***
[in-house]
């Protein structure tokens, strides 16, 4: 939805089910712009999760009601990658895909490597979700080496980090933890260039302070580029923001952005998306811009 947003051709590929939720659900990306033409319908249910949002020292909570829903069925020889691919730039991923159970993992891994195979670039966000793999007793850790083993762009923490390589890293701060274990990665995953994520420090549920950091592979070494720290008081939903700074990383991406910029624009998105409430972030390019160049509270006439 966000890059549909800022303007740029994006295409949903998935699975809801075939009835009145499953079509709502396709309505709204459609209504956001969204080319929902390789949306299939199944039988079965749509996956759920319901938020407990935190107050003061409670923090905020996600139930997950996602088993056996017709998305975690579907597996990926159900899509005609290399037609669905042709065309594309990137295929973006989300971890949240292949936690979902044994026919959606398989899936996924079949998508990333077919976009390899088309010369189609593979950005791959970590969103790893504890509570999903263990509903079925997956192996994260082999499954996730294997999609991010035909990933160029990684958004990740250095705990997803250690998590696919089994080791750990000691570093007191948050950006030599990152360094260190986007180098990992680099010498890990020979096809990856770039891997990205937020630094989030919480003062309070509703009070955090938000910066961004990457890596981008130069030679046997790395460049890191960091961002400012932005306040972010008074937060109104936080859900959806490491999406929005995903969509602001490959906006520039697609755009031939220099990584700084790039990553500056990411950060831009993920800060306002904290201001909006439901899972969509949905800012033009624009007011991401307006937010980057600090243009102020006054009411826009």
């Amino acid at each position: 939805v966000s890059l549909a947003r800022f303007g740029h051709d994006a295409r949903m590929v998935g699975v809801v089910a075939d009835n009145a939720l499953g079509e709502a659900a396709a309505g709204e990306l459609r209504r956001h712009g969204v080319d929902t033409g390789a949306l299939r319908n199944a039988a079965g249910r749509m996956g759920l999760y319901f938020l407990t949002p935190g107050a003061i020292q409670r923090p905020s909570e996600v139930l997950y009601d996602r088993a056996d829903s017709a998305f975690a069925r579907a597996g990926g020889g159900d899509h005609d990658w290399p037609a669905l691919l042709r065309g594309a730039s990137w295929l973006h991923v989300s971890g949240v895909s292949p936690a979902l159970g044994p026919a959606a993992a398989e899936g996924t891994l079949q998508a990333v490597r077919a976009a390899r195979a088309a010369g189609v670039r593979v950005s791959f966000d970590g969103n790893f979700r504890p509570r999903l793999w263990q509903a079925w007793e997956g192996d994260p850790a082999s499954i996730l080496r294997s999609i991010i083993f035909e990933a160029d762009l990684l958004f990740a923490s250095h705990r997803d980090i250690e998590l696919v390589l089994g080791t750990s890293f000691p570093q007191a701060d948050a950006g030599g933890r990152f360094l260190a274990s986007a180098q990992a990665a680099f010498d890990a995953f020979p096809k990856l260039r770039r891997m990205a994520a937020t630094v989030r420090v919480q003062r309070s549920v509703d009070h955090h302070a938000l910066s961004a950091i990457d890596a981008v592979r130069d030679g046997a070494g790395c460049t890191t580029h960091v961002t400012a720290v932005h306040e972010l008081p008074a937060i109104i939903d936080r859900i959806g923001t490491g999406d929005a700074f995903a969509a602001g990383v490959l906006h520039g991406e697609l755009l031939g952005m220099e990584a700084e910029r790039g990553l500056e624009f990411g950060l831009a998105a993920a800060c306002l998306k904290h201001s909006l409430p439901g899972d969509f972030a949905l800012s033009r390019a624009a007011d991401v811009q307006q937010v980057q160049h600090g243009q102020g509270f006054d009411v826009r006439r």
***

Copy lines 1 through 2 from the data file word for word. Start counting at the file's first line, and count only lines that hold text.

[in-house]
């Protein structure tokens, strides 16, 4: 939805089910712009999760009601990658895909490597979700080496980090933890260039302070580029923001952005998306811009 947003051709590929939720659900990306033409319908249910949002020292909570829903069925020889691919730039991923159970993992891994195979670039966000793999007793850790083993762009923490390589890293701060274990990665995953994520420090549920950091592979070494720290008081939903700074990383991406910029624009998105409430972030390019160049509270006439 966000890059549909800022303007740029994006295409949903998935699975809801075939009835009145499953079509709502396709309505709204459609209504956001969204080319929902390789949306299939199944039988079965749509996956759920319901938020407990935190107050003061409670923090905020996600139930997950996602088993056996017709998305975690579907597996990926159900899509005609290399037609669905042709065309594309990137295929973006989300971890949240292949936690979902044994026919959606398989899936996924079949998508990333077919976009390899088309010369189609593979950005791959970590969103790893504890509570999903263990509903079925997956192996994260082999499954996730294997999609991010035909990933160029990684958004990740250095705990997803250690998590696919089994080791750990000691570093007191948050950006030599990152360094260190986007180098990992680099010498890990020979096809990856770039891997990205937020630094989030919480003062309070509703009070955090938000910066961004990457890596981008130069030679046997790395460049890191960091961002400012932005306040972010008074937060109104936080859900959806490491999406929005995903969509602001490959906006520039697609755009031939220099990584700084790039990553500056990411950060831009993920800060306002904290201001909006439901899972969509949905800012033009624009007011991401307006937010980057600090243009102020006054009411826009």